Franklin Foer’s new book is a bracing account of the current information economy, the monopolies and motivations at its heart, and the weakening of democratized knowledge.
Community management has become a key part of social media and online publishing, whether we realize it or not. In this interview, an expert in the fields shares some views of how organizations can benefit from a more singular focus.
The term “diversity” can be thrown around like we know what it means, but it is highly contextual, not always visual, and tricky to implement meaningfully.
A possible consequence of moves to more tightly regulate social media companies may be they start looking for new investments. And they already have some in scholarly publishing.
Once again, the term “open” requires further thought to probe the pros and cons. With open source, we may be once again doing things that make the big bigger and the small less relevant.
PubMed is found to contain predatory journals and publishers, likely reflecting a long-term and broader problem, which only adds to the confusion about what exactly PubMed represents at this point.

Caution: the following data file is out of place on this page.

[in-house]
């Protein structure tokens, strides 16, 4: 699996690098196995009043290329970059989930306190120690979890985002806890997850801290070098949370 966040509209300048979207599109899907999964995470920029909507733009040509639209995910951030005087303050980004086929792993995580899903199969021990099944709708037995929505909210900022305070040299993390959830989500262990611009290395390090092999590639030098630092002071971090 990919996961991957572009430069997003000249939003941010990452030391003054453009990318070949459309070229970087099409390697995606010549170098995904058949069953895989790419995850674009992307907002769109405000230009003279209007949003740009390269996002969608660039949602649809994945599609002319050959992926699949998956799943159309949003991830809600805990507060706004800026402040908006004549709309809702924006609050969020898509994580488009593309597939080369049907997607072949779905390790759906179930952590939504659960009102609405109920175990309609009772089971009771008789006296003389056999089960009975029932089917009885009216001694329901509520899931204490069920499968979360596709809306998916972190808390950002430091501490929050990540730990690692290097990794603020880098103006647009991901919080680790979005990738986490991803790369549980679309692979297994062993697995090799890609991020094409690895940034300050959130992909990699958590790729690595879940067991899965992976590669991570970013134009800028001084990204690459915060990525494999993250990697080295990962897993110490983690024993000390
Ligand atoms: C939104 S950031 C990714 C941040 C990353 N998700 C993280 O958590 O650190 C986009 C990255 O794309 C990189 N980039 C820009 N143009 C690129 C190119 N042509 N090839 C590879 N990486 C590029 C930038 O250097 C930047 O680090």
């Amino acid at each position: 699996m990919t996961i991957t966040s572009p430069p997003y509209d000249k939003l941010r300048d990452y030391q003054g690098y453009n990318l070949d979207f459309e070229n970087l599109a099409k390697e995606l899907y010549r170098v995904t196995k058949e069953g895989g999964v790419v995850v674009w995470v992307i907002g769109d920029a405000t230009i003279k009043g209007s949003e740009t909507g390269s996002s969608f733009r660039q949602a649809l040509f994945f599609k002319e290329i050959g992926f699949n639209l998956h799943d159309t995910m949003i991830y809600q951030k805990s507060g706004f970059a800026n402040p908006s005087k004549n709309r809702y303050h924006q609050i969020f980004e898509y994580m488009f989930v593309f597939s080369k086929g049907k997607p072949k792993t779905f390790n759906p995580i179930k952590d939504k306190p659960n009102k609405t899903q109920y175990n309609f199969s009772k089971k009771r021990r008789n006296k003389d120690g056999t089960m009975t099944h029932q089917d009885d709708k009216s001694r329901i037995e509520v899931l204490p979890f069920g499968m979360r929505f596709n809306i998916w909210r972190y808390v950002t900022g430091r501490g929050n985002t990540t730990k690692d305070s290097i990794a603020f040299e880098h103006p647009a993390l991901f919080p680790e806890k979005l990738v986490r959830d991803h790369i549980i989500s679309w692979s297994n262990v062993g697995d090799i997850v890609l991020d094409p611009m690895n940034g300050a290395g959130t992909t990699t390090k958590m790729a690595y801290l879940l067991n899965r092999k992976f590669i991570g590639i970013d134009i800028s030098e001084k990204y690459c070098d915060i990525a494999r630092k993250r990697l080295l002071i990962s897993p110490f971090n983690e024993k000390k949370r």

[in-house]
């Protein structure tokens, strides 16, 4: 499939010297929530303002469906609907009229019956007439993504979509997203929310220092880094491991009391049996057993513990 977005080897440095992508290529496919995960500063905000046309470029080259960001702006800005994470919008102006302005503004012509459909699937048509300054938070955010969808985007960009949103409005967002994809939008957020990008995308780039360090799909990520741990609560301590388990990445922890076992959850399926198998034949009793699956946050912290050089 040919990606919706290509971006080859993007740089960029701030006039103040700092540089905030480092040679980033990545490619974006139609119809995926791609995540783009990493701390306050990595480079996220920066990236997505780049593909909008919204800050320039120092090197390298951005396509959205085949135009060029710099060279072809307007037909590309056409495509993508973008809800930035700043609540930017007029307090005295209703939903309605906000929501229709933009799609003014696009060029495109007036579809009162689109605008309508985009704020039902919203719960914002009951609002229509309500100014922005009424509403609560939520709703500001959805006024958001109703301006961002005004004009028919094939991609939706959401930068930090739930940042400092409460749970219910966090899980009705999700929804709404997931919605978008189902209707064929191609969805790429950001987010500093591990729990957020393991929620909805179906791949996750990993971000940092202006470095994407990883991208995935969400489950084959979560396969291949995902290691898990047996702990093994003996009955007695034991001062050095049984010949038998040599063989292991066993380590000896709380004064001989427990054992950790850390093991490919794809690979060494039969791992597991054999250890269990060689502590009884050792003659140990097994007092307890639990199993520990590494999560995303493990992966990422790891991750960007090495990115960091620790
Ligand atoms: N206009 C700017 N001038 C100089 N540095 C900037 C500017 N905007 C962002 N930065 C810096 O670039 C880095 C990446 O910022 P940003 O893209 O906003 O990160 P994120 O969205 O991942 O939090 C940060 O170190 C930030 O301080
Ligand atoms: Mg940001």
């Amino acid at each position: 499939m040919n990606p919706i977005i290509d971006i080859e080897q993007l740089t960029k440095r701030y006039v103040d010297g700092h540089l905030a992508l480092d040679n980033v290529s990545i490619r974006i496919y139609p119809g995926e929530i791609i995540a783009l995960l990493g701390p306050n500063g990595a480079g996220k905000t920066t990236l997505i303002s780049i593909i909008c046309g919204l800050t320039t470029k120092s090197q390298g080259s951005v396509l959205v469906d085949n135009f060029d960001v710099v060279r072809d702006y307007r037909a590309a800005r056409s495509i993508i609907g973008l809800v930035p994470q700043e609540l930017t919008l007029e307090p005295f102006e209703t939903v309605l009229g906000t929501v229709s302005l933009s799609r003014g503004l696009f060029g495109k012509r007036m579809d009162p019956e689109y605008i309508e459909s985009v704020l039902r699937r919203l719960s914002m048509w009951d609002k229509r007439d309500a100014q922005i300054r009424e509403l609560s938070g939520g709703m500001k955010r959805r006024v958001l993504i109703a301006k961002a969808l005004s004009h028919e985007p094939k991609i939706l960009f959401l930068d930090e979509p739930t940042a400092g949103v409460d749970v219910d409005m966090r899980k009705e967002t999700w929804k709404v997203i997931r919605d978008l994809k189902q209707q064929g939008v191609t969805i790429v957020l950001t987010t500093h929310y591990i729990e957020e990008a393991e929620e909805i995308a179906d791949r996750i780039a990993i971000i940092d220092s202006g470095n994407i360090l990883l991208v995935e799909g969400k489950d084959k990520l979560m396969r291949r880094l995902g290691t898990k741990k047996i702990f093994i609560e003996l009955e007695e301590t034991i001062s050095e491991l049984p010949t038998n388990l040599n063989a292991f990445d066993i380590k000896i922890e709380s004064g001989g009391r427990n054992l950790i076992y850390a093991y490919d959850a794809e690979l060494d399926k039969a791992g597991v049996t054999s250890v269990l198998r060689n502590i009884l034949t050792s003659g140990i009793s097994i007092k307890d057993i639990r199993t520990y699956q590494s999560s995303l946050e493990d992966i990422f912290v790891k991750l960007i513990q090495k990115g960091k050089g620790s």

Revisiting Kent Anderson’s 2016 post on the ever-increasing costs of digital publishing.
The recent attempt by China to censor scholarship points to a growing set of challenges in information dissemination. Blaming the publisher obscures these issues.
Conflicts of interest and corporate-funded research have expanded, with journals increasingly used by mega-corporations to advance their initiatives. What will this mean for scholarly publishing?
The superficial distinction between non-profits and for-profits bears scrutiny. What are the true differences? Is either structure innately superior?